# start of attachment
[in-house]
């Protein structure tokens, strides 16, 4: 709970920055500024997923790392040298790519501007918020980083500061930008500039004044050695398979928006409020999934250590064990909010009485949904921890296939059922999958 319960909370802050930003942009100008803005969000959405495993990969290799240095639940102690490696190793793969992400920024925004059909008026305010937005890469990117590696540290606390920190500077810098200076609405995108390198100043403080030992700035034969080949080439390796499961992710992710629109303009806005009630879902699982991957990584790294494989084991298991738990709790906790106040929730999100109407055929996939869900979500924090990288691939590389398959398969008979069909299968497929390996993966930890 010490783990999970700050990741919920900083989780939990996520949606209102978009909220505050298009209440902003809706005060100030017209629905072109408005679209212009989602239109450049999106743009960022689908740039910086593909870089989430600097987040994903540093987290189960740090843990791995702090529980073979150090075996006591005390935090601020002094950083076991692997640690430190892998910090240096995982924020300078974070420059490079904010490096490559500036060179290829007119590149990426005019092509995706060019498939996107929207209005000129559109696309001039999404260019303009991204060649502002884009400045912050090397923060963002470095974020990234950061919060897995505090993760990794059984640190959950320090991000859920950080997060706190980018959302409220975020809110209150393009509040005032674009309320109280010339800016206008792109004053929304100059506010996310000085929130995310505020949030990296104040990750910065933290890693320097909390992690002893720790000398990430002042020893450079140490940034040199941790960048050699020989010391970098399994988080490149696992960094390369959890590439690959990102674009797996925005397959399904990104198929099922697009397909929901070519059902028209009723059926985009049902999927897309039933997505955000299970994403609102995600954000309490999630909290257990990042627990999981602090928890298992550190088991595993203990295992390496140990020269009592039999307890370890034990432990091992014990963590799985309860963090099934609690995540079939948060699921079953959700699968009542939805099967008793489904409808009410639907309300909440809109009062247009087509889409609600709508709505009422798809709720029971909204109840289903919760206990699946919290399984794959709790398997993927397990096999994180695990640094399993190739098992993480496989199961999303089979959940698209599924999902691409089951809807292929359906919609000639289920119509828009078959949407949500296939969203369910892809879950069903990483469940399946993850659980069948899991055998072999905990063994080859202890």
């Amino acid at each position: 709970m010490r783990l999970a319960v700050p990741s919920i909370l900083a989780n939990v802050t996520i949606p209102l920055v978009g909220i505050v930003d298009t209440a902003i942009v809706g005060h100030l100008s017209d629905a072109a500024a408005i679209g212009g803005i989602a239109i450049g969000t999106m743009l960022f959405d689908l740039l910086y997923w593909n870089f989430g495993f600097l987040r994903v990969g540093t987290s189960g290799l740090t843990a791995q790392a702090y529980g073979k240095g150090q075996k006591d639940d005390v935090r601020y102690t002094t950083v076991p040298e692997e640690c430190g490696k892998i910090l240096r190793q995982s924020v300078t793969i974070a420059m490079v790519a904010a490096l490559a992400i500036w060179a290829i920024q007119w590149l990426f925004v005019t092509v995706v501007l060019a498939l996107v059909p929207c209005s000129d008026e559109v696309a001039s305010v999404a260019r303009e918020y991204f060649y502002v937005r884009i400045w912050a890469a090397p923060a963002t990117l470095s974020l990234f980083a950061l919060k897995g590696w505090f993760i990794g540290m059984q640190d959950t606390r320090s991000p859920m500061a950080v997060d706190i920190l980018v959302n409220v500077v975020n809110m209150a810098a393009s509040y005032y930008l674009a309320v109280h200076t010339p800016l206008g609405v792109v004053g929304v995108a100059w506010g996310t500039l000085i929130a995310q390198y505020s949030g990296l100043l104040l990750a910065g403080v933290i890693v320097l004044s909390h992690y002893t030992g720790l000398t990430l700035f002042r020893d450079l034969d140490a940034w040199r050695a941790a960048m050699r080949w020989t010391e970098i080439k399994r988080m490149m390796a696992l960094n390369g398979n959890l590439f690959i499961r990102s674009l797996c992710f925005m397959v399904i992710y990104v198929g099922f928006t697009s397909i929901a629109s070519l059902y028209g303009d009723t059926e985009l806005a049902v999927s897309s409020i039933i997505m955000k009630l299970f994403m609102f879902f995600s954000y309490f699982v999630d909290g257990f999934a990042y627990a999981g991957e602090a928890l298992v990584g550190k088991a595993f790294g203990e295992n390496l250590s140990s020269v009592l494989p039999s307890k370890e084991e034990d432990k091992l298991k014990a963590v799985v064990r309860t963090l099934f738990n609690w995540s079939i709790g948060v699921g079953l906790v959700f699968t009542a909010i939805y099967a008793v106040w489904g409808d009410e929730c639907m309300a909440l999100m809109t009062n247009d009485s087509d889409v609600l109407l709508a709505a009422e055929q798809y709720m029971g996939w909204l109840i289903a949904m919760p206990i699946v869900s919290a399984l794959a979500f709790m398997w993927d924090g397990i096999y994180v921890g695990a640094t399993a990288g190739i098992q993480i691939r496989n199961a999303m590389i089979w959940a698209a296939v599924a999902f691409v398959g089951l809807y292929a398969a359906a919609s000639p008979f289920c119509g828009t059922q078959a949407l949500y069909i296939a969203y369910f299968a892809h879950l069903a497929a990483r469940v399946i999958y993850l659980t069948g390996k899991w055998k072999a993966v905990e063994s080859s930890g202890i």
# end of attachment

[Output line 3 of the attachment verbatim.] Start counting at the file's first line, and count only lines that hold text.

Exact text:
């Amino acid at each position: 709970m010490r783990l999970a319960v700050p990741s919920i909370l900083a989780n939990v802050t996520i949606p209102l920055v978009g909220i505050v930003d298009t209440a902003i942009v809706g005060h100030l100008s017209d629905a072109a500024a408005i679209g212009g803005i989602a239109i450049g969000t999106m743009l960022f959405d689908l740039l910086y997923w593909n870089f989430g495993f600097l987040r994903v990969g540093t987290s189960g290799l740090t843990a791995q790392a702090y529980g073979k240095g150090q075996k006591d639940d005390v935090r601020y102690t002094t950083v076991p040298e692997e640690c430190g490696k892998i910090l240096r190793q995982s924020v300078t793969i974070a420059m490079v790519a904010a490096l490559a992400i500036w060179a290829i920024q007119w590149l990426f925004v005019t092509v995706v501007l060019a498939l996107v059909p929207c209005s000129d008026e559109v696309a001039s305010v999404a260019r303009e918020y991204f060649y502002v937005r884009i400045w912050a890469a090397p923060a963002t990117l470095s974020l990234f980083a950061l919060k897995g590696w505090f993760i990794g540290m059984q640190d959950t606390r320090s991000p859920m500061a950080v997060d706190i920190l980018v959302n409220v500077v975020n809110m209150a810098a393009s509040y005032y930008l674009a309320v109280h200076t010339p800016l206008g609405v792109v004053g929304v995108a100059w506010g996310t500039l000085i929130a995310q390198y505020s949030g990296l100043l104040l990750a910065g403080v933290i890693v320097l004044s909390h992690y002893t030992g720790l000398t990430l700035f002042r020893d450079l034969d140490a940034w040199r050695a941790a960048m050699r080949w020989t010391e970098i080439k399994r988080m490149m390796a696992l960094n390369g398979n959890l590439f690959i499961r990102s674009l797996c992710f925005m397959v399904i992710y990104v198929g099922f928006t697009s397909i929901a629109s070519l059902y028209g303009d009723t059926e985009l806005a049902v999927s897309s409020i039933i997505m955000k009630l299970f994403m609102f879902f995600s954000y309490f699982v999630d909290g257990f999934a990042y627990a999981g991957e602090a928890l298992v990584g550190k088991a595993f790294g203990e295992n390496l250590s140990s020269v009592l494989p039999s307890k370890e084991e034990d432990k091992l298991k014990a963590v799985v064990r309860t963090l099934f738990n609690w995540s079939i709790g948060v699921g079953l906790v959700f699968t009542a909010i939805y099967a008793v106040w489904g409808d009410e929730c639907m309300a909440l999100m809109t009062n247009d009485s087509d889409v609600l109407l709508a709505a009422e055929q798809y709720m029971g996939w909204l109840i289903a949904m919760p206990i699946v869900s919290a399984l794959a979500f709790m398997w993927d924090g397990i096999y994180v921890g695990a640094t399993a990288g190739i098992q993480i691939r496989n199961a999303m590389i089979w959940a698209a296939v599924a999902f691409v398959g089951l809807y292929a398969a359906a919609s000639p008979f289920c119509g828009t059922q078959a949407l949500y069909i296939a969203y369910f299968a892809h879950l069903a497929a990483r469940v399946i999958y993850l659980t069948g390996k899991w055998k072999a993966v905990e063994s080859s930890g202890i």